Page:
Most SEOs consider Google Search Console (GSC) their own source of truth and trust that the data is accurate. What if I told you that GSC doesn’t tell you all the keywords you’re getting traffic from? In fact, the tool doesn’t show a deadline for nearly half of the clicks.
These hidden term cases account for 46.08% of all clicks in our study. The study includes one month of data on 146,741 websites and nearly 9 billion total clicks.
Let’s dive in.
First, I want to thank Mauricio Fernandez from our backend team very much for helping me extract this data.
This is a scatter chart where each dot represents one of the 146,741 websites. Shows the missing click rate and overall site traffic.
As you can see, some sites don’t have terms with associated clicks and others have all their own data. Each site is different, and the amount of missing data varies across the dataset.
There are a couple of points I want to talk about because of their meaning. There is a site (1) with 100 million clicks that is missing 90.3% of the data. There is another site (2) with 63 million clicks that are missing terms for only 2.27% of their clicks. As you can see, the data varies a lot!
Another way to show the variation in missing click data is to examine the distribution of the amount of missing data in the dataset. There are many sites in every single bucket. You will have a hard time guessing how much data is missing from a site.
You see lots of sites in between and a big 95% -100% spike in missing clicks. Many sites are missing about half of their data, but a large number of sites are missing most of the data.
What I think might be interesting is to group sites based on the traffic they receive. In the box plot below, you’ll see that both low-traffic and high-traffic sites tend to lose more data. Sites in intermediate buckets tend to have less missing data.
Data generally improves with more traffic. But after around 10 million clicks, the data starts to deteriorate noticeably.
In case you are seeing box plots for the first time, here’s how you should read them:
The small lines on the edges represent the minimum and maximum values. And 50% of all values fall into the highlighted areas. The line in that area is the median value.
At this point, you might think we made a mistake with the data. That we have only totaled the 1,000 rows shown in the GSC interface that are exportable to get the data, which is why it is missing so much.
But is not so. We extracted this data via the API, which allows us to get all the data and still a lot of it is missing!
I know everyone’s primary concern will be the amount of missing data from their site, so I want to provide you with a way to check that. The easiest way to see how many clicks go to terms that Google doesn’t show you is to use the GSC connector in Google Data Studio.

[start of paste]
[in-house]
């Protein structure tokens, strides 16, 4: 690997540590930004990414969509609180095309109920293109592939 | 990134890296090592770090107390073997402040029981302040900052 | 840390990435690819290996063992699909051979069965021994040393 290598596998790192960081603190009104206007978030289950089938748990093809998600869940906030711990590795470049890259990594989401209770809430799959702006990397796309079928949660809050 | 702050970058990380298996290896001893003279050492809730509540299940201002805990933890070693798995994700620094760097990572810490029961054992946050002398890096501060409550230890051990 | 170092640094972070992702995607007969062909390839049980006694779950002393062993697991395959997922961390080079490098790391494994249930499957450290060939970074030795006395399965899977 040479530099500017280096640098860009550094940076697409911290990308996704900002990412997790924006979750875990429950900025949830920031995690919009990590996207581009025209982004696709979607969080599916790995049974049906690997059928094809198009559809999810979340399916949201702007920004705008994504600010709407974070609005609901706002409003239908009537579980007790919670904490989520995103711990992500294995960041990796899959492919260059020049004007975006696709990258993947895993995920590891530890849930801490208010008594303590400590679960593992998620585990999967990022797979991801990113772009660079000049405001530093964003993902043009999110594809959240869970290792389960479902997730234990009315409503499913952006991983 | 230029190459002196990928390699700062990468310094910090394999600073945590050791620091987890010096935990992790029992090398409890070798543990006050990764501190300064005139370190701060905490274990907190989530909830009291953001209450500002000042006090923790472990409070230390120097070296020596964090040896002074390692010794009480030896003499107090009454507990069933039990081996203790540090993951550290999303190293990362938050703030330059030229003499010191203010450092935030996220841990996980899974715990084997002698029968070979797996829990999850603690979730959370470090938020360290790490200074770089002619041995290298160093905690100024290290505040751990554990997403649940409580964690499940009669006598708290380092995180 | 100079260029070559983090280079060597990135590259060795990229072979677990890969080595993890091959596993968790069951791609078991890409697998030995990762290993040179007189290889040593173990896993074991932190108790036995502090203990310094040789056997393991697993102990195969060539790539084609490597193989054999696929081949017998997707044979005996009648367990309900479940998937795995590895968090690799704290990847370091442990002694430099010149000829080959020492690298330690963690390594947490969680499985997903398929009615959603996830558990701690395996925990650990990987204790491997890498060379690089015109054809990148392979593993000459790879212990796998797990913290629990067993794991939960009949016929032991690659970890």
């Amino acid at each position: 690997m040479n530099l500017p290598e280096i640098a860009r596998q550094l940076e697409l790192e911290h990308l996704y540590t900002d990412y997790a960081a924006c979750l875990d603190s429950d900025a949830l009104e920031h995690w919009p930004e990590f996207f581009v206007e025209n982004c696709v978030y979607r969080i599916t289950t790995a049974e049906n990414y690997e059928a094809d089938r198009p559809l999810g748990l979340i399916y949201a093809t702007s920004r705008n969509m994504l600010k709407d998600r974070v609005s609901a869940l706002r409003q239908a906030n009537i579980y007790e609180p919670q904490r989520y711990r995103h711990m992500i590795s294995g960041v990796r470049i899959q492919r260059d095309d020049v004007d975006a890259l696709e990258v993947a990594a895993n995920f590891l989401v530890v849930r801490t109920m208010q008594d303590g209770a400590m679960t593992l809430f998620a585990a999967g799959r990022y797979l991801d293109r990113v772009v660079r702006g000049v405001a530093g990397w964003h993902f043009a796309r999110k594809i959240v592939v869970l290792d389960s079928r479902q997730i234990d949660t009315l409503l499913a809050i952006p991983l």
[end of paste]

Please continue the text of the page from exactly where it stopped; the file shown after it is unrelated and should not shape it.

I’ve created a Data Studio report that you can copy to check for missing data for your website. This uses data from the last 12 months. About half of the data is missing for my personal site at the time of writing.
Create your copy of the report and add your GSC data as a source. That’s how:
- At the top right, click on the three dots and then click “Make a copy”.
- In the “New Data Source” drop-down menu, select the GSC data source for the site you are interested in.
- If the site is not available, select “Create data source”. Search for “Search Console” and click on it.
- Click the GSC property you want to use> click “Site Impressions”> click “Web”. Then in the upper right corner, click “Connect”.
- In the upper right corner, click “Add to report”.
- Click “Copy Report”.
I’d like to have some self-reported user data for this. If you want to share, tweet your “Grand Total” numbers from no. 1 and from n. 2 a @patrickstox And @ahrefs. Or just PM me on Twitter and I’ll aggregate the self-reported data to share here at a later time. I suspect that most of the data reported by users corroborates the study data showing that the missing amount varies between sites.
Google provides some reasons for this discrepancy:
To protect user privacy, the performance report does not show all data. For example, we may not keep track of some queries that are made a very limited number of times or those that contain personal or sensitive information.
I don’t believe for a second that nearly half of the searches on all of these sites have been private. This leaves the reason why some of the queries are run a limited number of times, often called long tail keywords. Google may have underestimated it just a little. Either way, the missing 46.08% is much higher than I expected.
We know it 15% of all Google searches have never been seen before. I’m sure Google stores these queries. Otherwise, it won’t be able to process that statistic.
However, I assume the team behind GSC has limited resources and doesn’t care about storing or exposing any data. It’s just the amount of data that’s missing is surprising to me and it might come as a shock to you.
You can understand the types of terms that drive traffic to a page by using the performance report in GSC or by checking the Organic keywords report in Ahrefs’ Site Explorer. Hidden data in GSC likely includes terms similar to the terms listed here.
For example, Google is missing data on 35% of clicks for our keyword research post. In the United States, there are 327 terms listed in GSC and 426 in Ahrefs.
In all, 178 of these are duplicated in the datasets, but this leaves a number of unique terms in each dataset. While we can’t say for sure what the missing terms are, they are likely similar to the terms included in these reports.
write me on Twitter if you have any questions.